I am not a sociologist, then, indeed not much of an anything-ist, but I still advocate sociological concern with the rule of law, and rule of lawyerly concern with sociology. How so? Hertogh rightly notes that my interest in the rule of law is that of a participant. Not a participant in law especially, still less one whose ‘main purpose ... is to increase the impact of the rule of law in a legal debate.’ I have no interest in that at all. But I am interested in the value of the rule of law in life. Much of my own life has been spent thinking about despotism, violence, anarchy, and other such calamities, and I have come to believe that the achievement of some measure of the rule of law is better than all that. I would think so even if I had never studied law, just as E.P. Thompson (1977) came to think so, to the chagrin of so many of his erstwhile Marxist comrades, and for many of the same reasons. But it makes no sense to be a participant without being an observer, as Thompson certainly was; even if it might be possible – not always interesting, but possible - to be the reverse. In his life, I presume, Hertogh is a participant too, but he believes that is not a proper job for a sociologist, maybe not for any sort of academic.

There are large issues here, but not all of them are my issues. I am less concerned with defining, still less policing the proper content and methods of sociology of law and protecting its borders, than with discerning the conditions, among them social conditions, for advancing the rule of law. Like other non-lawyers who have written on the subject, among them Thompson and Judith Shklar (1998a and b) and Philip Selznick, I think the rule of law is a good thing, and I’d like to see more of it. That’s why I write about it, and why I read what I think might help me understand its conditions, its character, and its consequences.

To collect this up: my basic position is simple. If you have a normative belief, then you had better have reasons for it. They will depend on evidence and argument, of course, but ultimately they need to be your reasons, whether or not most people share them. If you think things should be done to secure and/or advance particular values, then you should know something about the world in which you want such security and advance to occur. If you think law might have something to do with that, then you should know something about how law operates. If you want to know that, then you should support sociological study that explores what in society might affect the ways law works in the world, what might advance, and what might challenge, the values in which you believe. Are these the only reasons to care about the paucity of sociological attention to the rule of law? Not at all. But they are not frivolous reasons.

3. The Need for Sociology

I come to the rule of law, then, not as an interesting sociological research project but because I believe it can help us secure values I believe to be important, indeed precious. So why do I stress the importance, and lament the weakness, of a sociology of the rule of law? Because I believe many of the key dangers to the values I defend are socially generated, many of the major goods of constraint on arbitrary power will be delivered, where they are, in the wider society, and many of the major sources of defence against arbitrariness are found there too (see Krygier, 2011a, esp. 85-91). And, yes, law is in society, so to understand how it does what it does, and why it doesn’t always do what we might like it to do, among other things effectively constrain the exercise of power, we need to understand the workings of law in society and of society in law. So accounts of the rule of law, billions of dollars spent on rule of law promotion, anatomical dissection of the ‘essential elements’ of the rule of law, which focus their energies almost exclusively on central, state, legal institutions are misconceived. If you want to reduce the sway of arbitrary power in a society, you need to know more about what happens in society, and how law happens in society, than lawyers commonly do. And these are exceedingly complicated matters, where lawyers’, or anyone’s, intuitions are unlikely to be helpful.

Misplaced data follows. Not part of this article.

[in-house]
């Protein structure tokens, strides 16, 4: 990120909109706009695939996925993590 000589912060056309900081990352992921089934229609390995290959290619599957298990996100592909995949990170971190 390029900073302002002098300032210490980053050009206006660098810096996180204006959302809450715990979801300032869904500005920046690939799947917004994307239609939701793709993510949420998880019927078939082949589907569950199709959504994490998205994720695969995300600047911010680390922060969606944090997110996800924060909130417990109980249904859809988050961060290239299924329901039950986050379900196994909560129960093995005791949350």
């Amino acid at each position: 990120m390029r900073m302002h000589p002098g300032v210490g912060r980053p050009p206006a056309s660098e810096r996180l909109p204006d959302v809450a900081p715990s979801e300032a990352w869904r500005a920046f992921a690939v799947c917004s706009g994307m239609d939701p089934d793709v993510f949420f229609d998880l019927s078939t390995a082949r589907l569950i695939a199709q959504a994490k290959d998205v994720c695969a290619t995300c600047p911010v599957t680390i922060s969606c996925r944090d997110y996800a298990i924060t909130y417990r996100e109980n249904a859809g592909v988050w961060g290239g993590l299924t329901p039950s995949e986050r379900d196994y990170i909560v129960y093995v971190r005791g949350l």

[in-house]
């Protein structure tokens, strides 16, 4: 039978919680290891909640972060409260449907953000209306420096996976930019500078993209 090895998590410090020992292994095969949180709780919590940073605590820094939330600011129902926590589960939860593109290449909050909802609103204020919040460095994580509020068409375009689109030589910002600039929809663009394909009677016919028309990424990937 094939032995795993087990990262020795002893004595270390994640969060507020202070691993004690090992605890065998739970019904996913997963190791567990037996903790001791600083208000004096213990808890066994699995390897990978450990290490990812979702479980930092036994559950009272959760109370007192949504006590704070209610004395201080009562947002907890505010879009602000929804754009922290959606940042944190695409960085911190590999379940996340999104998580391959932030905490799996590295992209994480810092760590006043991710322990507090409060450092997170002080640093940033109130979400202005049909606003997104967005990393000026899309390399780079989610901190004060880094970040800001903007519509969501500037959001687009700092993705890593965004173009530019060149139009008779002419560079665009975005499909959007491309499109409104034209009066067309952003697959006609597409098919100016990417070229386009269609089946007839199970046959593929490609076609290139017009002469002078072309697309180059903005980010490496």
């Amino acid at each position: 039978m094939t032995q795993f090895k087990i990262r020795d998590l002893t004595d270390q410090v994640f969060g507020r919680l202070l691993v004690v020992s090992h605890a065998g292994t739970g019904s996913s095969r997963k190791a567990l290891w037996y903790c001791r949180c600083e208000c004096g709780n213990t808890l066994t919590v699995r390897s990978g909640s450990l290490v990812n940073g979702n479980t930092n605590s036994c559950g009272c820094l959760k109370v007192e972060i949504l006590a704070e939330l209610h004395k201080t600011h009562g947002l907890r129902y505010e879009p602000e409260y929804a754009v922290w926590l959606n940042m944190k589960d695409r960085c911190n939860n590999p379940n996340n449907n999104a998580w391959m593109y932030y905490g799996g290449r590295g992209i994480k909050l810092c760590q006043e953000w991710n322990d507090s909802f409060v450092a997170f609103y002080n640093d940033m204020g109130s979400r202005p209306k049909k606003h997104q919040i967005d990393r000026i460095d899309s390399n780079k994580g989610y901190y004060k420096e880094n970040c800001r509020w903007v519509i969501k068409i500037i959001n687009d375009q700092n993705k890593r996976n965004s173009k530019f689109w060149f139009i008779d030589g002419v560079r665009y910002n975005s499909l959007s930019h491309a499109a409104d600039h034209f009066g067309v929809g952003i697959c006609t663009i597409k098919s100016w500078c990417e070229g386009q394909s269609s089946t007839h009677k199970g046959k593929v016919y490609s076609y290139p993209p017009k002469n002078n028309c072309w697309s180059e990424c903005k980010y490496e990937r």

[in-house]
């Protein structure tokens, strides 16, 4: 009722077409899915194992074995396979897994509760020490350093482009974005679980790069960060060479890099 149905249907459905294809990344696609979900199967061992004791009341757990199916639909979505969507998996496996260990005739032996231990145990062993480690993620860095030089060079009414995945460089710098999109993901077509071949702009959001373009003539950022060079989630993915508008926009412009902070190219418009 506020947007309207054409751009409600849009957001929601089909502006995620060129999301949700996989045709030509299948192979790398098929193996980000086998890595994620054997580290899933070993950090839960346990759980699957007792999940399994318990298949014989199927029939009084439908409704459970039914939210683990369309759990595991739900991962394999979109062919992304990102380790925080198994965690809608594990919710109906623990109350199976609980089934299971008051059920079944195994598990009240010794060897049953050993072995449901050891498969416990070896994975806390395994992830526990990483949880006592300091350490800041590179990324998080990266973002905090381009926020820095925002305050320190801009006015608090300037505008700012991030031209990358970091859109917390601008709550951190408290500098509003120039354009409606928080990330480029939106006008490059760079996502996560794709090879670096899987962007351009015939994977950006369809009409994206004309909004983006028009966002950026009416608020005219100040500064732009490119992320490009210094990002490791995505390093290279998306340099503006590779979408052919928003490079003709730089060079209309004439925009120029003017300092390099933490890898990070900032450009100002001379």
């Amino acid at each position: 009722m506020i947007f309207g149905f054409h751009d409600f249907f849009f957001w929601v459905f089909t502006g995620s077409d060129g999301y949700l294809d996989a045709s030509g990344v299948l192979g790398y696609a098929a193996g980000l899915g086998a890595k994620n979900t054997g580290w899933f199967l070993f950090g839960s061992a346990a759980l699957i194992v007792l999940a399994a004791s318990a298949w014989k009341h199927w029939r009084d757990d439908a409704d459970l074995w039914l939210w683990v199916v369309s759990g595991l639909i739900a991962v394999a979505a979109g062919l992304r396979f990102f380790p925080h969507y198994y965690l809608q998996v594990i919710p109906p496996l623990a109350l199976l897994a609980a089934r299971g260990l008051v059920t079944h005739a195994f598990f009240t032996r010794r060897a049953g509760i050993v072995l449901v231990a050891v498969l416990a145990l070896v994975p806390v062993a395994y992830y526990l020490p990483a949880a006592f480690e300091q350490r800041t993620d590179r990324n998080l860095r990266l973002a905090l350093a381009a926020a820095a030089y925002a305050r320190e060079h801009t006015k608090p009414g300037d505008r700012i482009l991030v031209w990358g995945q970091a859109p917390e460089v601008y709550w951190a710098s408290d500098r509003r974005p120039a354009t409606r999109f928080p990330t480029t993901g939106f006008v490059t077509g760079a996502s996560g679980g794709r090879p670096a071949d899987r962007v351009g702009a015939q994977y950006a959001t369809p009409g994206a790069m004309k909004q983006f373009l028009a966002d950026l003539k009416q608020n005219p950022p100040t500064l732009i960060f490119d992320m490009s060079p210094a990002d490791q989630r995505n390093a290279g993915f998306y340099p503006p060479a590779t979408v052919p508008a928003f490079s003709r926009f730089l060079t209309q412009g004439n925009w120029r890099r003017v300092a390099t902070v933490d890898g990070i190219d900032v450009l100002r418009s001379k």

Take just one example - suggested to me by my colleague, Theunis Roux - from scores or hundreds: if you think an independent judiciary is valuable for the rule of law (itself much more open to social scientific investigation than lawyers assume; see Burbank, Friedman, eds., 2002; Holmes, 2004), ‘is it better to staff the courts with politically unconnected (and therefore vulnerable) liberals or with political allies of the regime who have self-interested reasons to assert their independence?’[3] The difference is not small, and the occasions where our intuitions might well play us false plentiful. We won’t know whether they have or not, however, until we have more information and social theory.

Like many, also over centuries (see Reid 2002), I still believe that law can play, often has played, a part in tempering the worst ways that power can behave. But it’s obvious that not any sort of law will do, so I try to think about what sorts are helpful. Since not even well-crafted legal institutions can do anything much on their own, I am drawn to think about what else might be needed. Indeed, since the effects of law are all socially (and politically) dependent, the idea of ‘well-crafted laws’ itself needs sociological and politological exploration.